The build-to-rent boom – how developers woke up to making homes just for tenants
Two large-scale housing projects in London are specifically intended to be let, not sold
Aygul Zagidullina is not mad about football. However, when she received a newsletter through the door about new rental homes opening next to Wembley stadium in north London, she and her husband did not need much persuading.
They were the first tenants to move into Quintain’s 7,600-home Wembley Park development, which will include 5,000 purpose-built rental homes. It is the biggest build-to-rent project in the UK, worth £3bn, and when it is finished in 2025-26, about 15,000 people are expected to be living and working on the 85-acre site.
Purpose built blocks of rental homes – common in other countries such as the US, Germany and France – are a relatively new phenomenon in Britain but are fast becoming a hot investment for property developers and City firms such as Legal & General, eager to tap into the rising trend for long-term renting. The sector is expanding across England, with 80,855 homes completed or planned, according to recent official figures.
Angus Dodd, the chief executive of Quintain, which was acquired by US private equity firm Lone Star in 2015, said the company had decided to switch from building for sale to building for rent because it provided a reliable longterm income stream, in contrast to the ups and downs of the housebuilding cycle. He said both government support for build-to-rent, and investor interest in it, had been increasing.
“It’s a solution to the housing crisis: it could be a big solution,” Dodd said. “It sits alongside housing in all its various forms – modular housing, micro living.”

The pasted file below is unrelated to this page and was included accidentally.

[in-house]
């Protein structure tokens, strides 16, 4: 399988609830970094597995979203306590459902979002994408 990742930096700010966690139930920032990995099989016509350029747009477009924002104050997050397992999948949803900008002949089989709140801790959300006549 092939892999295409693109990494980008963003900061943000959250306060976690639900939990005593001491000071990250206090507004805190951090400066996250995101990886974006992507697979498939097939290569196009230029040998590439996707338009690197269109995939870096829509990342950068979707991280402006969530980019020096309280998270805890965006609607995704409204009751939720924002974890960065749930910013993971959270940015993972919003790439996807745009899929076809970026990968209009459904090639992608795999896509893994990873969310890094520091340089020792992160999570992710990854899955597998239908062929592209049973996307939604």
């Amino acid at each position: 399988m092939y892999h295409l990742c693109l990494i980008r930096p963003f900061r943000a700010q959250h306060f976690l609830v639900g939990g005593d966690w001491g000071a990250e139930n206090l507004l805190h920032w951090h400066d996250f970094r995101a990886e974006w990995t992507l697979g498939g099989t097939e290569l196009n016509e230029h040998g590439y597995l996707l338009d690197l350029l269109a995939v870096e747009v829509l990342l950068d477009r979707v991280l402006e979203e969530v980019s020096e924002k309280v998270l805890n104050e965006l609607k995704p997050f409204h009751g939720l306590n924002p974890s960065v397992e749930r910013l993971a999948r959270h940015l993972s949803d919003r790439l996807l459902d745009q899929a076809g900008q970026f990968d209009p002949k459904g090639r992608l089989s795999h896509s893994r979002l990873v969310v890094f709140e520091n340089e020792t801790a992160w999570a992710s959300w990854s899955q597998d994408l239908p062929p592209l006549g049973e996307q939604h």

Some 16% of the tenants already living at Wembley Park, where a third rental block has just been completed, are key workers such as nurses, teachers, soldiers and police.
More than 1,300 homes have been built and a further 3,000 are currently under construction. The tallest tower will be 26 storeys – not quite high enough to see into the stadium. Most of the planned 63 new buildings will have roof gardens. A theatre, office buildings, a primary school, doctor’s surgeries and a park the size of four football pitches are also in the works.
Zagidullina and her husband left their privately rented one-bedroom flat in Whitechapel in south-east London, where they paid £800 in monthly rent, and moved into a £1,500-a-month one-bed at Wembley Park in March 2016. When their baby, Emily, was born nine months ago, they upgraded to a two-bedroom flat with a terrace, with a monthly rent of £2,050.
The rent includes utility bills as well as ultra-fast broadband. Communal lounge areas adjacent to the entrance come with kitchenettes and Sky TV, and a concierge is on hand 24 hours a day to deal with deliveries and emergencies.
Quintain stresses that its management company, Tipi, does not charge letting agent fees, or for end-of-tenancy cleaning. The government wants to ban fees to letting agents, which tend to average £223 but can be as high as £800.